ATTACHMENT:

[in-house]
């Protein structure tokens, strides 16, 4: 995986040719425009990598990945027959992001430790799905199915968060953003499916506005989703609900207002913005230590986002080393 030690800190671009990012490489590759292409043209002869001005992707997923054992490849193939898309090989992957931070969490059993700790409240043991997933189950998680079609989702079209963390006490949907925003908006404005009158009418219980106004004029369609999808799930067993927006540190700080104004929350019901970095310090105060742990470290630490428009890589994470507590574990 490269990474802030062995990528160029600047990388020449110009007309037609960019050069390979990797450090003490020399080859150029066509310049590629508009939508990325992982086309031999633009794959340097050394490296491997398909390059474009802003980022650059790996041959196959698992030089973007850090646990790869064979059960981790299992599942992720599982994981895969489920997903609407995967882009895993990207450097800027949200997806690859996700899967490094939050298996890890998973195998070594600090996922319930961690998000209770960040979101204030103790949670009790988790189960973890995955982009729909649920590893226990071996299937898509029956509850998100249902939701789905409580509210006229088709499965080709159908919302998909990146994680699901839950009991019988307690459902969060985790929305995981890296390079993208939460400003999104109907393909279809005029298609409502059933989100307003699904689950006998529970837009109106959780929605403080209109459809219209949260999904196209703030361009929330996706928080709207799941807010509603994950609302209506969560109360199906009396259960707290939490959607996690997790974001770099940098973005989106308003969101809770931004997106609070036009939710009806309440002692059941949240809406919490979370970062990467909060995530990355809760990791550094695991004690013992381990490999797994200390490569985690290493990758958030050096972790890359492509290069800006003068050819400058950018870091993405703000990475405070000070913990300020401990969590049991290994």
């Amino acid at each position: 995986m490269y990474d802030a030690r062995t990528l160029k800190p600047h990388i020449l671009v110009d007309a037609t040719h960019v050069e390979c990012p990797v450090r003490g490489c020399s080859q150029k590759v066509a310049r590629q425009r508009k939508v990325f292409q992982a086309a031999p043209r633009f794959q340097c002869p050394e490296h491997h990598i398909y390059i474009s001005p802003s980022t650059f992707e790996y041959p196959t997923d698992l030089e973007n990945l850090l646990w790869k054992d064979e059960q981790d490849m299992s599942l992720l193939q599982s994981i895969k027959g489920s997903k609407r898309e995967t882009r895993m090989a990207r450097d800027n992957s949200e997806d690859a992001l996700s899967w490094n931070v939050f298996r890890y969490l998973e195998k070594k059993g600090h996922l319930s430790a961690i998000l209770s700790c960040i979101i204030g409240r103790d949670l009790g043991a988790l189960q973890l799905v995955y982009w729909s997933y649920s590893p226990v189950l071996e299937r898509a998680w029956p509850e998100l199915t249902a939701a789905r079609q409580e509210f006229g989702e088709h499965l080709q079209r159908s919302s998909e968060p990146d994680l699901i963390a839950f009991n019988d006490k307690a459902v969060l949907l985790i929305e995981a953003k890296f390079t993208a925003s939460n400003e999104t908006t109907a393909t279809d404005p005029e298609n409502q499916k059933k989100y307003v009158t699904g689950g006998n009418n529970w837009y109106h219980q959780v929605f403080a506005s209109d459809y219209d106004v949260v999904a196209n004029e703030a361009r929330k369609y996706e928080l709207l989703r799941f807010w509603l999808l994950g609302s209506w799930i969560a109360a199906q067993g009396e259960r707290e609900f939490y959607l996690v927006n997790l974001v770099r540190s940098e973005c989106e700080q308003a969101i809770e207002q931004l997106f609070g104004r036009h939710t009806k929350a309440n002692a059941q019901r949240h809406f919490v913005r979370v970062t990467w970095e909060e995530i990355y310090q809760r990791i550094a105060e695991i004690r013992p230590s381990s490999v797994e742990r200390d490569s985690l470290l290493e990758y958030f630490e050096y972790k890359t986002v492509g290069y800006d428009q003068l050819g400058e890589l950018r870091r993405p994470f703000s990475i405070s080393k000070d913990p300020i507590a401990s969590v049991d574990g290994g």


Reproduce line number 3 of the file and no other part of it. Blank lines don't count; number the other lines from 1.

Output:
């Amino acid at each position: 995986m490269y990474d802030a030690r062995t990528l160029k800190p600047h990388i020449l671009v110009d007309a037609t040719h960019v050069e390979c990012p990797v450090r003490g490489c020399s080859q150029k590759v066509a310049r590629q425009r508009k939508v990325f292409q992982a086309a031999p043209r633009f794959q340097c002869p050394e490296h491997h990598i398909y390059i474009s001005p802003s980022t650059f992707e790996y041959p196959t997923d698992l030089e973007n990945l850090l646990w790869k054992d064979e059960q981790d490849m299992s599942l992720l193939q599982s994981i895969k027959g489920s997903k609407r898309e995967t882009r895993m090989a990207r450097d800027n992957s949200e997806d690859a992001l996700s899967w490094n931070v939050f298996r890890y969490l998973e195998k070594k059993g600090h996922l319930s430790a961690i998000l209770s700790c960040i979101i204030g409240r103790d949670l009790g043991a988790l189960q973890l799905v995955y982009w729909s997933y649920s590893p226990v189950l071996e299937r898509a998680w029956p509850e998100l199915t249902a939701a789905r079609q409580e509210f006229g989702e088709h499965l080709q079209r159908s919302s998909e968060p990146d994680l699901i963390a839950f009991n019988d006490k307690a459902v969060l949907l985790i929305e995981a953003k890296f390079t993208a925003s939460n400003e999104t908006t109907a393909t279809d404005p005029e298609n409502q499916k059933k989100y307003v009158t699904g689950g006998n009418n529970w837009y109106h219980q959780v929605f403080a506005s209109d459809y219209d106004v949260v999904a196209n004029e703030a361009r929330k369609y996706e928080l709207l989703r799941f807010w509603l999808l994950g609302s209506w799930i969560a109360a199906q067993g009396e259960r707290e609900f939490y959607l996690v927006n997790l974001v770099r540190s940098e973005c989106e700080q308003a969101i809770e207002q931004l997106f609070g104004r036009h939710t009806k929350a309440n002692a059941q019901r949240h809406f919490v913005r979370v970062t990467w970095e909060e995530i990355y310090q809760r990791i550094a105060e695991i004690r013992p230590s381990s490999v797994e742990r200390d490569s985690l470290l290493e990758y958030f630490e050096y972790k890359t986002v492509g290069y800006d428009q003068l050819g400058e890589l950018r870091r993405p994470f703000s990475i405070s080393k000070d913990p300020i507590a401990s969590v049991d574990g290994g």